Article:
Difference between revisions of "Backup"

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(merge Editing Backing up disk image via SSH.)
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A full backup is only possible while in the rescue image, and there is often not enough tmp space to use as a destination, so it needs to be copied over the network directly to the destination. One way is to setup a special account with its own password or ssh keys on the backup destination server, then pipe tar or gzip through ssh. This works with a filesystem image directly from or to a partition, or with tar and a mounted filesystem.  (Some more details: [[Backing_up_disk_image_via_SSH]])
 
A full backup is only possible while in the rescue image, and there is often not enough tmp space to use as a destination, so it needs to be copied over the network directly to the destination. One way is to setup a special account with its own password or ssh keys on the backup destination server, then pipe tar or gzip through ssh. This works with a filesystem image directly from or to a partition, or with tar and a mounted filesystem.  (Some more details: [[Backing_up_disk_image_via_SSH]])
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== Editing Backing up disk image via SSH ==
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backing up new system to another server ...
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my current procedure to grab compressed disk image:
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* boot to Centos rescue image (described on the [[Password Reset]] page)
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* mkdir /tmp/xvda1
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* mount /dev/xvda1 /tmp/xvda1
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* dd if=/dev/zero of=/tmp/xvda1/big_blank_file
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* rm /tmp/xvda1/big_blank_file
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* umount /tmp/xvda1
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* bzip2 < /dev/xvda1 | ssh me@my.other.server.tld "cat > xvda1_backup.bz2"
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(The "big_blank_file" finagling for compressability may be not particularly necessary on a fresh image ...)  With the zero-pad prep, a fresh Debian Lenny image (about 500 MB installed on a 12 GB disk) compresses down to less than 185 MB.  After installing Apache2 and some user data, the disk image compressed from about 750 MB down to about 250 MB - without repeating the zero-pad prep.
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Alternatively, you might do something like this:
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* boot to Centos rescue image
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* e2fsck -f /dev/xvda1
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* resize2fs -M /dev/xvda1
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* bzip2 < /dev/xvda1 | ssh me@my.other.server.tld "cat > xvda1_backup.bz2"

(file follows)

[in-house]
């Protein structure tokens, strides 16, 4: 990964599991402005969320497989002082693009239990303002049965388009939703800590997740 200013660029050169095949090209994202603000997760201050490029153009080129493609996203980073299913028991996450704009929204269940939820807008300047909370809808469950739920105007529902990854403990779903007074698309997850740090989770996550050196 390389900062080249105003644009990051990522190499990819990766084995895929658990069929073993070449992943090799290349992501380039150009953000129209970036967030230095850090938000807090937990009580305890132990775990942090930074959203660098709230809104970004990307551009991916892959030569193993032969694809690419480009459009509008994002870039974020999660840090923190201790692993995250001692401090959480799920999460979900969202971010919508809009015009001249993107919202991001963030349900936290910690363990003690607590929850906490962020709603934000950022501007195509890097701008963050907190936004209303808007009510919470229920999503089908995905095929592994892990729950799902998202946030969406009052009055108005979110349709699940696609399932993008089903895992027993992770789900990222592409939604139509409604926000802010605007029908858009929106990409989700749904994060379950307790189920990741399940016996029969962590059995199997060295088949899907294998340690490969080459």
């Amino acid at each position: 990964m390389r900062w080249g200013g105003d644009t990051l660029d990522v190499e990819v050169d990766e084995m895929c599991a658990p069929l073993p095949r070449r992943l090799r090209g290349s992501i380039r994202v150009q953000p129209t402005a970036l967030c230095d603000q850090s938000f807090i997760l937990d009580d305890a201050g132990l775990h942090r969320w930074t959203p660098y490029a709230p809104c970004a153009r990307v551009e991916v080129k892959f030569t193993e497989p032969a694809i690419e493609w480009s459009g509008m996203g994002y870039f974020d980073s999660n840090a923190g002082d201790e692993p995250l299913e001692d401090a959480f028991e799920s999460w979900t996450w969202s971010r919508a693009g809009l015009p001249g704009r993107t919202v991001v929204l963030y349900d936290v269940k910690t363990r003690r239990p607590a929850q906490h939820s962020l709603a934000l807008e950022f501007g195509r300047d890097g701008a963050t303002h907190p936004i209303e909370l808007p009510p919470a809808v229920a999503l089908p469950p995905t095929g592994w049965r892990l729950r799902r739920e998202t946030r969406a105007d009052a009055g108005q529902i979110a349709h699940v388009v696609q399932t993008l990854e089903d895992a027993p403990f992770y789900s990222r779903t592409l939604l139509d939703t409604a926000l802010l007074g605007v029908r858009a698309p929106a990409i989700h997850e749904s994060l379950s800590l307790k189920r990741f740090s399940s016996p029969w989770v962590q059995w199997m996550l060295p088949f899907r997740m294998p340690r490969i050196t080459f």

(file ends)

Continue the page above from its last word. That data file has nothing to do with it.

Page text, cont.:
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Which has the added benefit of downsizing the partition to its smallest possible size (i.e., completely full), so if you are restoring to a smaller device, you will not fill up the device with unused space.
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(see [[Backup]] for more on backups in general, and [[Restore]] to restore this image)
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{{u}}
  
 
Also, see [[Restore]]
 
Also, see [[Restore]]
 
[[Category:for Users]]
 
[[Category:for Users]]
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{{c|Getting Started}}
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{{c|User Questions}}
 
{{c|Backup}}
 
{{c|Backup}}

Revision as of 19:03, 28 June 2017

What are some ways to backup the vps? How should a backup be done while in the rescue image or while the vps is running?

A full backup is only possible while in the rescue image, and there is often not enough tmp space to use as a destination, so it needs to be copied over the network directly to the destination. One way is to setup a special account with its own password or ssh keys on the backup destination server, then pipe tar or gzip through ssh. This works with a filesystem image directly from or to a partition, or with tar and a mounted filesystem. (Some more details: Backing_up_disk_image_via_SSH)

Editing Backing up disk image via SSH

backing up new system to another server ...

my current procedure to grab compressed disk image:

  • boot to Centos rescue image (described on the Password Reset page)
  • mkdir /tmp/xvda1
  • mount /dev/xvda1 /tmp/xvda1
  • dd if=/dev/zero of=/tmp/xvda1/big_blank_file
  • rm /tmp/xvda1/big_blank_file
  • umount /tmp/xvda1
  • bzip2 < /dev/xvda1 | ssh me@my.other.server.tld "cat > xvda1_backup.bz2"

(The "big_blank_file" finagling for compressability may be not particularly necessary on a fresh image ...) With the zero-pad prep, a fresh Debian Lenny image (about 500 MB installed on a 12 GB disk) compresses down to less than 185 MB. After installing Apache2 and some user data, the disk image compressed from about 750 MB down to about 250 MB - without repeating the zero-pad prep.

Alternatively, you might do something like this:

  • boot to Centos rescue image
  • e2fsck -f /dev/xvda1
  • resize2fs -M /dev/xvda1
  • bzip2 < /dev/xvda1 | ssh me@my.other.server.tld "cat > xvda1_backup.bz2"

Which has the added benefit of downsizing the partition to its smallest possible size (i.e., completely full), so if you are restoring to a smaller device, you will not fill up the device with unused space.

(see Backup for more on backups in general, and Restore to restore this image)

Also, see Restore